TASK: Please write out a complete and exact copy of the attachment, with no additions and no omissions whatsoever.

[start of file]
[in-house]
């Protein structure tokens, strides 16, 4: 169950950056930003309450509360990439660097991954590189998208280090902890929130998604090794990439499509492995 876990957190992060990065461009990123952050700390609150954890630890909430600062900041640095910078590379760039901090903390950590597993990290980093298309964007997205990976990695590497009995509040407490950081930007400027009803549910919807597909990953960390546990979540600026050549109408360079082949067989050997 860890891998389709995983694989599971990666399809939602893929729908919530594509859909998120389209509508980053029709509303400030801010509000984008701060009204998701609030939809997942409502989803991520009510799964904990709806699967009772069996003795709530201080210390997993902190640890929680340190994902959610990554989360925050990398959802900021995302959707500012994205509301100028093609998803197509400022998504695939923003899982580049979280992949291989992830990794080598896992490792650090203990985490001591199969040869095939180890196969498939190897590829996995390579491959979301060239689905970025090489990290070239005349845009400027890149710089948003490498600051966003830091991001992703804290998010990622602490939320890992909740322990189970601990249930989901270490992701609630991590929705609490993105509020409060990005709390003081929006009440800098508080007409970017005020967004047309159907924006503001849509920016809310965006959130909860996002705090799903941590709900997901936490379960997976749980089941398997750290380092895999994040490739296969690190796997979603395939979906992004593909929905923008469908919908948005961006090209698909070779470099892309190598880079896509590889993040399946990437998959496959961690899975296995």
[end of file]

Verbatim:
[in-house]
């Protein structure tokens, strides 16, 4: 169950950056930003309450509360990439660097991954590189998208280090902890929130998604090794990439499509492995 876990957190992060990065461009990123952050700390609150954890630890909430600062900041640095910078590379760039901090903390950590597993990290980093298309964007997205990976990695590497009995509040407490950081930007400027009803549910919807597909990953960390546990979540600026050549109408360079082949067989050997 860890891998389709995983694989599971990666399809939602893929729908919530594509859909998120389209509508980053029709509303400030801010509000984008701060009204998701609030939809997942409502989803991520009510799964904990709806699967009772069996003795709530201080210390997993902190640890929680340190994902959610990554989360925050990398959802900021995302959707500012994205509301100028093609998803197509400022998504695939923003899982580049979280992949291989992830990794080598896992490792650090203990985490001591199969040869095939180890196969498939190897590829996995390579491959979301060239689905970025090489990290070239005349845009400027890149710089948003490498600051966003830091991001992703804290998010990622602490939320890992909740322990189970601990249930989901270490992701609630991590929705609490993105509020409060990005709390003081929006009440800098508080007409970017005020967004047309159907924006503001849509920016809310965006959130909860996002705090799903941590709900997901936490379960997976749980089941398997750290380092895999994040490739296969690190796997979603395939979906992004593909929905923008469908919908948005961006090209698909070779470099892309190598880079896509590889993040399946990437998959496959961690899975296995």